Win10's gaming features mostly about Xbox

Xbox chief Phil Spencer revealed a slew of Windows 10 gaming features during Microsoft's press conference today. And, as one might expect, they're largely tied to the company's console.

The standard and tablet versions of the OS will ship with an Xbox-branded app that combines a game library, messaging, and social-networking feeds. PC gamers will be able to interact with their peasant Xbox One counterparts, and Microsoft has integrated support for cross-platform multiplayer between those two camps.

It's ultimately up to developers to offer cross-platform play in their games, of course. But Lionhead Studios has already added the feature to Fable Legends, which will offer both combative and cooperative multiplayer modes when it's released later this year. Spencer demoed a joint session between early PC and Xbone builds of the game.

Windows 10 also adds the ability to stream real-time gaming sessions from the Xbox One to local PCs and tablets. PC games can't be routed to the Xbone, though, and PC-to-PC streaming doesn't appear to be in the cards. Good thing we already have Steam's in-home streaming and Nvidia's GameStream tech.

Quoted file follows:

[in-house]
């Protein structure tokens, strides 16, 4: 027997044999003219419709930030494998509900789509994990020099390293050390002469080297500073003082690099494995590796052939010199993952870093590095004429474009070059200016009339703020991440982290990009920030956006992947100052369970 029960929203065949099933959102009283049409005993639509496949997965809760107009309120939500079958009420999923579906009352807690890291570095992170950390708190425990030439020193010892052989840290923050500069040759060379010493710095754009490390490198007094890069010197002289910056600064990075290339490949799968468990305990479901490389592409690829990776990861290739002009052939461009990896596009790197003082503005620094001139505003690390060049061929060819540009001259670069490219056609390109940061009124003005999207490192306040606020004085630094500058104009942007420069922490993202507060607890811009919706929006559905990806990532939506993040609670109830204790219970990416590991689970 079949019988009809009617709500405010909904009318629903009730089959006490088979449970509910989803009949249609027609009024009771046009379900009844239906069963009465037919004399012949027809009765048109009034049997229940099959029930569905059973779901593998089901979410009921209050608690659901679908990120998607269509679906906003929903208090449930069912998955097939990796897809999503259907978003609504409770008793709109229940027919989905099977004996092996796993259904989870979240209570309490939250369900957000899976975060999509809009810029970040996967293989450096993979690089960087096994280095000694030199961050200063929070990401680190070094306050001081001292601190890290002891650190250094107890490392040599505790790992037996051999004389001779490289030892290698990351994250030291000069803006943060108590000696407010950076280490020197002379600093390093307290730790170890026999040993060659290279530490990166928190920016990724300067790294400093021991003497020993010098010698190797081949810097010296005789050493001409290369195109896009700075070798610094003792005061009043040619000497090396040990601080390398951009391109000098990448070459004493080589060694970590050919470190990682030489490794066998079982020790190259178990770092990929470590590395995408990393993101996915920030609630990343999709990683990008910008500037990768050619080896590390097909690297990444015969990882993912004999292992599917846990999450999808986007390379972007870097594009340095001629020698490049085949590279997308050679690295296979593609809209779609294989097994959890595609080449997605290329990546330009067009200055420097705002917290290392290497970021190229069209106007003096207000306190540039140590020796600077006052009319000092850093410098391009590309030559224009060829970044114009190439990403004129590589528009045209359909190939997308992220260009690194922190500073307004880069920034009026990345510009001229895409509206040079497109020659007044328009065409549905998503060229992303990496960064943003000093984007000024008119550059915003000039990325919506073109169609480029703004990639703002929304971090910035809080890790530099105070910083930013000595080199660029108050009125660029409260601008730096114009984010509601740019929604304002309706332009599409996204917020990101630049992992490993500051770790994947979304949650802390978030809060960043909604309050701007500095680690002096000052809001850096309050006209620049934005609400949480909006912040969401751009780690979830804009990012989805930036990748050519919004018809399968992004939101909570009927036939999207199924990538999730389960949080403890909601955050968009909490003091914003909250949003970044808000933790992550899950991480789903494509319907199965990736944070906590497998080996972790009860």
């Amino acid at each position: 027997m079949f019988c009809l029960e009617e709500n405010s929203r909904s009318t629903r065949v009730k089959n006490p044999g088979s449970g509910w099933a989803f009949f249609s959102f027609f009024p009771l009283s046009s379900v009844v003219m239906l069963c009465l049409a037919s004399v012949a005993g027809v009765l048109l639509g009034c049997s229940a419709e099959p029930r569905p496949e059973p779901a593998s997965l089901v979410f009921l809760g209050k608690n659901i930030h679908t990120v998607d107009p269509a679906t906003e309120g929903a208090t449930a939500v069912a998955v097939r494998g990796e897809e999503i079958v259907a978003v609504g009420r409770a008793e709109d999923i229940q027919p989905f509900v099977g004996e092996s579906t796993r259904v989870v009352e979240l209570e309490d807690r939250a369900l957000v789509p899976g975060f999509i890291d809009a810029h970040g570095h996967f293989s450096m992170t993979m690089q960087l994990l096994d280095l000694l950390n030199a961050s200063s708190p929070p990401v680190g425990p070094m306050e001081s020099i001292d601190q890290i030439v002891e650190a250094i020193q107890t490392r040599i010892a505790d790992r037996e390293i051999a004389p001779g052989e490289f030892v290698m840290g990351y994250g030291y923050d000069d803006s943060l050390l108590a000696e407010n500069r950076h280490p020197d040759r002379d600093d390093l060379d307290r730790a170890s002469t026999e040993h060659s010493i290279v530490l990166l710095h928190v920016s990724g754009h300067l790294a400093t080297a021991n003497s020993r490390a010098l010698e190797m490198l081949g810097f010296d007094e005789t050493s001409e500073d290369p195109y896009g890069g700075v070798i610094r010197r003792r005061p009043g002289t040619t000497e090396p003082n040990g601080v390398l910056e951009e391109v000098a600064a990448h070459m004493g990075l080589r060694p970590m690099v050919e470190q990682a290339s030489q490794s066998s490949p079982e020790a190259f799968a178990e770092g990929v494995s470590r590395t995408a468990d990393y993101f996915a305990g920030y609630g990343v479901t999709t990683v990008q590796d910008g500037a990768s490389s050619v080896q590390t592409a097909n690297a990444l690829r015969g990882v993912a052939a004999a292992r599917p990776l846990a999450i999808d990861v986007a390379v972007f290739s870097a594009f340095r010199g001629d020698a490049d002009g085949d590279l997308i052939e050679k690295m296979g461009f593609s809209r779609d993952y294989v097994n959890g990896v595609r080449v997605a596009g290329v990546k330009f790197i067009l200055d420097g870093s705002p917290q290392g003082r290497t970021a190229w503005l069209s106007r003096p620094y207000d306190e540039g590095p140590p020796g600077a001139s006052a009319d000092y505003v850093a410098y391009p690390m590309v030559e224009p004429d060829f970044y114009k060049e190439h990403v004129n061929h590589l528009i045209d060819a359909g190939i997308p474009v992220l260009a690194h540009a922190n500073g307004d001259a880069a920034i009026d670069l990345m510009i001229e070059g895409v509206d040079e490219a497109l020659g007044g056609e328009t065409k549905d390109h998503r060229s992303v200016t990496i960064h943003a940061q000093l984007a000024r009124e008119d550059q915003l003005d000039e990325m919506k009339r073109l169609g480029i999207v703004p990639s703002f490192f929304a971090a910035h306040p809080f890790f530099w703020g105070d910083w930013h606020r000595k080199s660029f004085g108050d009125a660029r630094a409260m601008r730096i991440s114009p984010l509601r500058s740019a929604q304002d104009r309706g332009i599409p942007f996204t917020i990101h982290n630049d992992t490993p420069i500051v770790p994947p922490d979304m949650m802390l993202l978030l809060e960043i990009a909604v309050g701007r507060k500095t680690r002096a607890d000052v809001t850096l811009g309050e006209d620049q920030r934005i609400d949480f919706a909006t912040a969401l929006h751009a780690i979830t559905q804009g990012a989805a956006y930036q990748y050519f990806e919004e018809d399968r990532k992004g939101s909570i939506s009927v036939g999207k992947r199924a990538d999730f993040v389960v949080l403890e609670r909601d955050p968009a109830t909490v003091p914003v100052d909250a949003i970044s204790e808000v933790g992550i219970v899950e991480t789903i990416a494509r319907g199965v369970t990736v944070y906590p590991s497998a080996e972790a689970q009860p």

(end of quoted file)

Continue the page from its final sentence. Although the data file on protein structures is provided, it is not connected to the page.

Microsoft's console remains at the center of its gaming strategy, but look out for increased cross-pollination on the applications front. Windows 10's universal apps will run on the Xbox One, giving developers the ability to target consoles and PCs with the same software. The Xbone is practically a PC under the hood, so cross-platform apps make perfect sense.

The Xbox app for Windows 10

Speaking of cross-pollination, the Xbone's Game DVR is integrated into Windows 10. This feature works with all games, and it appears to support both manual recording and 30-second replays. Footage of your sweet headshots and epic combos can be edited and shared within the Xbox app.

Incidentally, Spencer called himself "a big Steam customer." He demoed the DVR functionality in Civilization: Beyond Earth, which was launched via the Steam client.

The last gaming tidbits relate to DirectX 12, which seems increasingly likely to be a Windows 10 exclusive. Although Microsoft didn't mention supported OS versions during the event, the fact that Win10 is a free upgrade for Win7 and Win8.1 suggests little need to backport the API.

Following in Unreal Engine's footsteps, the Unity engine is adopting DirectX 12. Spencer said the API is ideal for mobile use, claiming that DirectX 12 can reduce the power required to render a scene by half. Credit the API's lower overhead, which should also help to improve performance in CPU-bound games. Cyril saw some of DX12's potential on this front at Siggraph in August.

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